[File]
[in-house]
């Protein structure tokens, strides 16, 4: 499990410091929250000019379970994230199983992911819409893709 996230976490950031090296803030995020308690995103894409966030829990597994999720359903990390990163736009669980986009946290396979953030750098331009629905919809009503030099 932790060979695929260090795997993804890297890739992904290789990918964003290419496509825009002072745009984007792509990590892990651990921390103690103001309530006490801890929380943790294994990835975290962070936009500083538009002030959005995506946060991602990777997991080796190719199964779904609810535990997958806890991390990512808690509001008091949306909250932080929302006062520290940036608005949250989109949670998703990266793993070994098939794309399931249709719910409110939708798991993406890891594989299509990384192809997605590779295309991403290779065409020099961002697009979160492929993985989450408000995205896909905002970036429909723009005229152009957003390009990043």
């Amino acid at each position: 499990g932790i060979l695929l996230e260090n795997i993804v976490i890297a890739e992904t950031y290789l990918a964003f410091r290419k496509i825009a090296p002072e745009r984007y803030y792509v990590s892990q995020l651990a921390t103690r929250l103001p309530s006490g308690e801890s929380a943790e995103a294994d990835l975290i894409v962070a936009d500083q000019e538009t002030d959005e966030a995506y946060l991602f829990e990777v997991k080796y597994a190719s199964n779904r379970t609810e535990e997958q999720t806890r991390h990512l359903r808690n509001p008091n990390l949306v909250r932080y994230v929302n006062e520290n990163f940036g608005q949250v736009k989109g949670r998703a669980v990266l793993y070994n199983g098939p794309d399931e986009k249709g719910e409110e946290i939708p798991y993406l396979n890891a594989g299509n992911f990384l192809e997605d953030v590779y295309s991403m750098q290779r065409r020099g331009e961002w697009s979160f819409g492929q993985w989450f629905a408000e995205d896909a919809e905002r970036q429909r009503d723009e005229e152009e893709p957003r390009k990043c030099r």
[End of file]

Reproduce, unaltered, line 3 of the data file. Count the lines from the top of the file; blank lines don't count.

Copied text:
């Amino acid at each position: 499990g932790i060979l695929l996230e260090n795997i993804v976490i890297a890739e992904t950031y290789l990918a964003f410091r290419k496509i825009a090296p002072e745009r984007y803030y792509v990590s892990q995020l651990a921390t103690r929250l103001p309530s006490g308690e801890s929380a943790e995103a294994d990835l975290i894409v962070a936009d500083q000019e538009t002030d959005e966030a995506y946060l991602f829990e990777v997991k080796y597994a190719s199964n779904r379970t609810e535990e997958q999720t806890r991390h990512l359903r808690n509001p008091n990390l949306v909250r932080y994230v929302n006062e520290n990163f940036g608005q949250v736009k989109g949670r998703a669980v990266l793993y070994n199983g098939p794309d399931e986009k249709g719910e409110e946290i939708p798991y993406l396979n890891a594989g299509n992911f990384l192809e997605d953030v590779y295309s991403m750098q290779r065409r020099g331009e961002w697009s979160f819409g492929q993985w989450f629905a408000e995205d896909a919809e905002r970036q429909r009503d723009e005229e152009e893709p957003r390009k990043c030099r």